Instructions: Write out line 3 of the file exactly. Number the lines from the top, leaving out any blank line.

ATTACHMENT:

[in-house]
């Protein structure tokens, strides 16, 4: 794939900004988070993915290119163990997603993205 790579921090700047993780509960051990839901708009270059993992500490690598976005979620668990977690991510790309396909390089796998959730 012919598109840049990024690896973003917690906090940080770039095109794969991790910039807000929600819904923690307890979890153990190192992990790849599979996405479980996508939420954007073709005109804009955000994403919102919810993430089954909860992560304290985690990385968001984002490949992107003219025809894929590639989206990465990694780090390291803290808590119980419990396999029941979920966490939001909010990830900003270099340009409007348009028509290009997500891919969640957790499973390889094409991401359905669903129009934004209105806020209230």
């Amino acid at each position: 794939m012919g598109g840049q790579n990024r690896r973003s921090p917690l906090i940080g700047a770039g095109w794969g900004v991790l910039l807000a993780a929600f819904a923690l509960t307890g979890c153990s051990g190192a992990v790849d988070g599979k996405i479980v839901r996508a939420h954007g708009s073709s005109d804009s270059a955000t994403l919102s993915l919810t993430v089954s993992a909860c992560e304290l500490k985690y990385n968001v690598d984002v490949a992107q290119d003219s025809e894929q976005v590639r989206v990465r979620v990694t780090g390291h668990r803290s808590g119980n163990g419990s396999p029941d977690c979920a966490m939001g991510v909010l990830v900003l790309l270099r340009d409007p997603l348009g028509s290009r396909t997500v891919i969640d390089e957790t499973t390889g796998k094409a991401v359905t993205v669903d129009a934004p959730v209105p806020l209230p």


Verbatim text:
């Amino acid at each position: 794939m012919g598109g840049q790579n990024r690896r973003s921090p917690l906090i940080g700047a770039g095109w794969g900004v991790l910039l807000a993780a929600f819904a923690l509960t307890g979890c153990s051990g190192a992990v790849d988070g599979k996405i479980v839901r996508a939420h954007g708009s073709s005109d804009s270059a955000t994403l919102s993915l919810t993430v089954s993992a909860c992560e304290l500490k985690y990385n968001v690598d984002v490949a992107q290119d003219s025809e894929q976005v590639r989206v990465r979620v990694t780090g390291h668990r803290s808590g119980n163990g419990s396999p029941d977690c979920a966490m939001g991510v909010l990830v900003l790309l270099r340009d409007p997603l348009g028509s290009r396909t997500v891919i969640d390089e957790t499973t390889g796998k094409a991401v359905t993205v669903d129009a934004p959730v209105p806020l209230p």